The authors suggest that their data support the idea that decreasing the number of pills that a patient takes by combining therapeutic doses of ≥2 antihypertensives will help improve adherence. Indeed, many reviews and treatment guidelines recommend this strategy. Nonetheless, the authors do point out that not all studies suggest that adherence declines as the number of medications increases. Patients who take medication for hypertension likely also take medications for other conditions. Thus, it is likely that the total number of pills, not just the number of BP pills, matters to patients. A recent meta-analysis of studies using the total number of medications used for all conditions showed that adherence declined with increasing numbers of medications in only 2 of 6 studies.6
In the field of hypertension, there has been an increased interest in fixed-dose combination pills, and a large fraction of the few hypertensive drugs in the developmental pipeline are combination pills. There are many observational studies and some clinical trials7 comparing fixed-dose combination pills to single-medication pill strategies. Most of the observational studies use statistical methods to adjust for nonrandom placement of patients in these treatment strategies and have modest increased adherence, albeit often without any improvement in BP control. Most studies were conducted on new patients and not in individuals whose conditions have proven difficult to control on multiple agents. However, the overall picture from these studies is not entirely clear, with 2 of the largest and most recent observational studies showing that patients who were initially prescribed 2 single agents had better adherence than those prescribed 1 combination pill.8
In addition, nonrandomized trials risk an unidentified covariate of combination therapy confounding the results, which is particularly problematic in this field because the overwhelming majority of patients do not receive combination drugs. Therefore, those who are prescribed combination therapy might represent slightly different patient populations. The small number of randomized trials, which should eliminate the effect of unmeasured confounding variables, do not show a consistent advantage of combination pills over multiple single-medicine pills.9 Indeed, a meta-analysis of 7 randomized controlled trials involving 397 patients showed no significant difference in the achieved BP, the outcome of real interest. Only 3 studies attempted to measure adherence, and 2 of these showed no differences. The authors conclude that the low quality of available evidence does not confirm or rule out a substantive difference between fixed-drug combinations and free-drug combination therapy in the management of hypertension.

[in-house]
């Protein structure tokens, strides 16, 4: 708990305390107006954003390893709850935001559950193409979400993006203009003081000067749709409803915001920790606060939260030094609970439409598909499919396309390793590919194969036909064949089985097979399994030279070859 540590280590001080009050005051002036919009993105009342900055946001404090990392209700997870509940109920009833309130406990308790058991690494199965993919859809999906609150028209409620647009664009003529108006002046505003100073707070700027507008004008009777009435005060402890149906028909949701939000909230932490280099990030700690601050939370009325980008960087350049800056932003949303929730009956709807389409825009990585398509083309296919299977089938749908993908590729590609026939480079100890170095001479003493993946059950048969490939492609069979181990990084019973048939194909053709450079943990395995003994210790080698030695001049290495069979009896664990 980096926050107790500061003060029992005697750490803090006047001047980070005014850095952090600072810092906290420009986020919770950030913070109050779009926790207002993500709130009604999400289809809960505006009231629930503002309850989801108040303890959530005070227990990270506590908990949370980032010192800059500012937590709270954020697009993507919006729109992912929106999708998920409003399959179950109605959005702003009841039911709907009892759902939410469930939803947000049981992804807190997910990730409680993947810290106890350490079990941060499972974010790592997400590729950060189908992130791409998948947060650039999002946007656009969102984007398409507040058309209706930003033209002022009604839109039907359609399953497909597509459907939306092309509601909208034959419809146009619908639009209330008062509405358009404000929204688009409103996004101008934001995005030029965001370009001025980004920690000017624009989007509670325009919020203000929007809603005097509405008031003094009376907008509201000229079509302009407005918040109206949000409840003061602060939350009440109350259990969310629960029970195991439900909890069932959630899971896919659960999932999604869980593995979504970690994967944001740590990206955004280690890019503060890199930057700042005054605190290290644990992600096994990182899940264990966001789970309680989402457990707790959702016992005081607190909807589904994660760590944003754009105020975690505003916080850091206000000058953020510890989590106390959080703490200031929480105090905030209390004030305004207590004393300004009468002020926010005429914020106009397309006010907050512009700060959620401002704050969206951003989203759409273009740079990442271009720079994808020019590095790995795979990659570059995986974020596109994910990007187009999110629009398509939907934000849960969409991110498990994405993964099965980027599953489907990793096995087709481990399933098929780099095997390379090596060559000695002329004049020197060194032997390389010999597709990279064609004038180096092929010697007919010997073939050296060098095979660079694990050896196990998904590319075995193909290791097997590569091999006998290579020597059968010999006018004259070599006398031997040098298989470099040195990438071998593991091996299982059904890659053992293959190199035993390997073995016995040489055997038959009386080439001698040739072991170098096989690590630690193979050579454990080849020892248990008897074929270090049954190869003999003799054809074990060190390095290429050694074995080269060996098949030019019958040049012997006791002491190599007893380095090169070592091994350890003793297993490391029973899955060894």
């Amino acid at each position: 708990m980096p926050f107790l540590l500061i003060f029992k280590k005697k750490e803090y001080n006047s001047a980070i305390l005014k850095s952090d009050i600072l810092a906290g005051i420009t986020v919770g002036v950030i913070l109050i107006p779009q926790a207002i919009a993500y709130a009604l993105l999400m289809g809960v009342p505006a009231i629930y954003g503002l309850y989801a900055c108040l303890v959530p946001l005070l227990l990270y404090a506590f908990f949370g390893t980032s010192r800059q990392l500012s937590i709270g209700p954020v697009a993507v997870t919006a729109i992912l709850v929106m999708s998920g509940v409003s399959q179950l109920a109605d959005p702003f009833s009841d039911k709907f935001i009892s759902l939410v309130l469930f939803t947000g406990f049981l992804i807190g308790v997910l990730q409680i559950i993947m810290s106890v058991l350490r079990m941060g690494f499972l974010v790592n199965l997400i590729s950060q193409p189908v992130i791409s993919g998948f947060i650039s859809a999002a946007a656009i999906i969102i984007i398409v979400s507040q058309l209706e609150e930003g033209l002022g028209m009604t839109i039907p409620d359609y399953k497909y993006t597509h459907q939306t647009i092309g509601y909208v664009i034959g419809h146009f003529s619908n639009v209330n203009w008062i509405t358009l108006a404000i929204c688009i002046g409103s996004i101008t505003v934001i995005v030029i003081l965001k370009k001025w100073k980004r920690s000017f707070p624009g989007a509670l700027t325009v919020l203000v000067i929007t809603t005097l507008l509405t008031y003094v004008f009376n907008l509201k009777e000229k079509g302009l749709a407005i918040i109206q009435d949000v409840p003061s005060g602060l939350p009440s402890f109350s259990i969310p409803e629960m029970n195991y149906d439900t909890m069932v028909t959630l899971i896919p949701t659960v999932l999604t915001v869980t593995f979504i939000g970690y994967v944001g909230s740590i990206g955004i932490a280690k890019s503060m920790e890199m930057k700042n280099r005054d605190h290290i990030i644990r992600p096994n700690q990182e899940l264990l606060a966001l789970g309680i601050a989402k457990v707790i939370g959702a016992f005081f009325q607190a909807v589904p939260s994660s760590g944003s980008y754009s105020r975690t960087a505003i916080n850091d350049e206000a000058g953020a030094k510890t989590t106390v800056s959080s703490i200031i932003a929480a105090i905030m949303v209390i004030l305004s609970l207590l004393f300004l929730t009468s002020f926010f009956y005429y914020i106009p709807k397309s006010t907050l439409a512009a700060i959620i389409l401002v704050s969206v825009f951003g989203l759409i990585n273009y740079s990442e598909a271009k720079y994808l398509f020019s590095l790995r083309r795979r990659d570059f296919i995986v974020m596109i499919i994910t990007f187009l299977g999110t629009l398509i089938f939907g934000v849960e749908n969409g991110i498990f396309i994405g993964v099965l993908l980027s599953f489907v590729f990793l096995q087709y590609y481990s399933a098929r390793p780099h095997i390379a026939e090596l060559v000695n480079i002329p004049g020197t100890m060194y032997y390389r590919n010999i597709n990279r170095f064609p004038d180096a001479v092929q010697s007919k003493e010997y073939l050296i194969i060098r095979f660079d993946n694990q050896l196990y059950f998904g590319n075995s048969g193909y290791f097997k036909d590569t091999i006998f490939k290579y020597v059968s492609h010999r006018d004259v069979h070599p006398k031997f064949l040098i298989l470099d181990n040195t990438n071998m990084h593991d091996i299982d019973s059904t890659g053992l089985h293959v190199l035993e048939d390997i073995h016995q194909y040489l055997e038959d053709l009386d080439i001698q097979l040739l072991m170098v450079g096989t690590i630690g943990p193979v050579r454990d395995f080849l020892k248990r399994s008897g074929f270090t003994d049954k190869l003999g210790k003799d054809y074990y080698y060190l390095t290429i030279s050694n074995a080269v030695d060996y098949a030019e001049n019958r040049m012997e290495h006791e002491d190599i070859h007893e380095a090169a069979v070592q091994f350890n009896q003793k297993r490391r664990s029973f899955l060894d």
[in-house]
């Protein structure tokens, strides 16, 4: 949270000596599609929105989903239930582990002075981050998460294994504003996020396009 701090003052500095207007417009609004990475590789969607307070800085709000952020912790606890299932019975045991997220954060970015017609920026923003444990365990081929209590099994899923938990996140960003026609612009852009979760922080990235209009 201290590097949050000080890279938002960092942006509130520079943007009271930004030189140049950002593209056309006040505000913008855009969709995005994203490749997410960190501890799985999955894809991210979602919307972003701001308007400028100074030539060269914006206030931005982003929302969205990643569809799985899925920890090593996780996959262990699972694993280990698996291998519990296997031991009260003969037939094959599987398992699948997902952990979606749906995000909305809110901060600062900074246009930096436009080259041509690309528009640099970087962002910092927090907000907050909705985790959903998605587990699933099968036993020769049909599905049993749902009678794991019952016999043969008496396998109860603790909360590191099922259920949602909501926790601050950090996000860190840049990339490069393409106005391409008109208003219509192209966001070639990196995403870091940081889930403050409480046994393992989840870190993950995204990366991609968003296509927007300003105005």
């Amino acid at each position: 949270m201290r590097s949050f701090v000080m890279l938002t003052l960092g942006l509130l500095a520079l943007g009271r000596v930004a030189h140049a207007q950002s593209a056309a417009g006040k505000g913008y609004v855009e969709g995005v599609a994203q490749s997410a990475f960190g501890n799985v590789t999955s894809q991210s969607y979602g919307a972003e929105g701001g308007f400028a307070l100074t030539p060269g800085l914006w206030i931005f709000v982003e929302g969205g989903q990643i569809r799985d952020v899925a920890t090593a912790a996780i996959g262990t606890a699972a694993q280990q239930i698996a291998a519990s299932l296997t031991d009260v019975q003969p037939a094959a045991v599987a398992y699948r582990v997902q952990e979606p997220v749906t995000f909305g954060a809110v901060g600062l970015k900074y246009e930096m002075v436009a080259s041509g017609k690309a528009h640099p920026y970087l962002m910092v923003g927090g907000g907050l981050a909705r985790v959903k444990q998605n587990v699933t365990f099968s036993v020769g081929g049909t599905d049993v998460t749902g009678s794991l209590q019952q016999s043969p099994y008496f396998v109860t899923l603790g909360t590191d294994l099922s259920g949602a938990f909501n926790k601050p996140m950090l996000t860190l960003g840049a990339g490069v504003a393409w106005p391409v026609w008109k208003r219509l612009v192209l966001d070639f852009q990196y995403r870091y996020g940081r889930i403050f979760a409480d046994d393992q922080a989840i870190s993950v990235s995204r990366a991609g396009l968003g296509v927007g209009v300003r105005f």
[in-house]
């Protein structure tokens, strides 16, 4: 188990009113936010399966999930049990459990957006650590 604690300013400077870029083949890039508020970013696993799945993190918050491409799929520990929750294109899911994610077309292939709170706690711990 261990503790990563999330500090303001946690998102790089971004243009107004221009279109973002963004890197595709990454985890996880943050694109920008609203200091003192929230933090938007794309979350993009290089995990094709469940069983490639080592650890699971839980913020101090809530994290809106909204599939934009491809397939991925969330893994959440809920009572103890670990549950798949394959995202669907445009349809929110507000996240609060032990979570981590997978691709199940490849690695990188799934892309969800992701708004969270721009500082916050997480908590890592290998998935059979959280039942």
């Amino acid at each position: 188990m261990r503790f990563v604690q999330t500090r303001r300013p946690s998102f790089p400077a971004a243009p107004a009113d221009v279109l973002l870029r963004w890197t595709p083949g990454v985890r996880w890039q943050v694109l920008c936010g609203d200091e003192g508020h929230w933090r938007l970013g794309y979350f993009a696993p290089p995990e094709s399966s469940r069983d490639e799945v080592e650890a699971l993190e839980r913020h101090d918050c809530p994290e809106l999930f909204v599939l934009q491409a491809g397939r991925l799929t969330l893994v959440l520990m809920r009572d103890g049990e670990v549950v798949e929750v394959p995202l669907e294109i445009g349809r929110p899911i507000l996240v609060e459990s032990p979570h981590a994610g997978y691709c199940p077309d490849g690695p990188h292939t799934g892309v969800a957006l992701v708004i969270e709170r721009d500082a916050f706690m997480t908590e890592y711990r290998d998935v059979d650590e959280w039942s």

In addition, fixed-dose combination pills may not be harmless.10 Some are expensive, and they do not allow the flexibility needed for titration. If a patient stops taking the medication, both drugs may be eliminated. In addition, of the many combination medications produced, very few contain chlorthalidone and spironolactone, which are valuable in patients with difficult-to-control BP. Another potential problem with using combination pills is, as the authors show, that most nonadherence is partial. Most patients take some of their prescribed medicines. It is not clear that, in these patients, getting 3 of 5 medications is worse than getting none of 1 medication. Patients with difficult-to-control BP on multiple medications are a special challenge, and adherence is likely to be only part of the problem.
Biochemical testing for adherence is not yet widely used, and its role will likely evolve. As the authors point out, biochemical testing itself is imperfect. It detects low levels of a drug or metabolite not therapeutic levels. Thus, a drug with a long half-life could be present, even if not taken regularly. The authors acknowledge that biochemical testing likely underestimates actual nonadherence. Moreover, as patients become more familiar with testing and it loses its element of surprise, patients with complex agendas will quickly learn to take pills before a visit, further reducing the value of the testing. As the test becomes more widely used, its cost will likely decrease, although its cost is already in the range of other tests used to evaluate patients with severe hypertension from secondary causes. Thus, more research is needed to understand how to best treat this high-risk group and how to address medication nonadherence.
The opinions expressed in this article are not necessarily those of the editors or of the American Heart Association.
- © 2017 American Heart Association, Inc.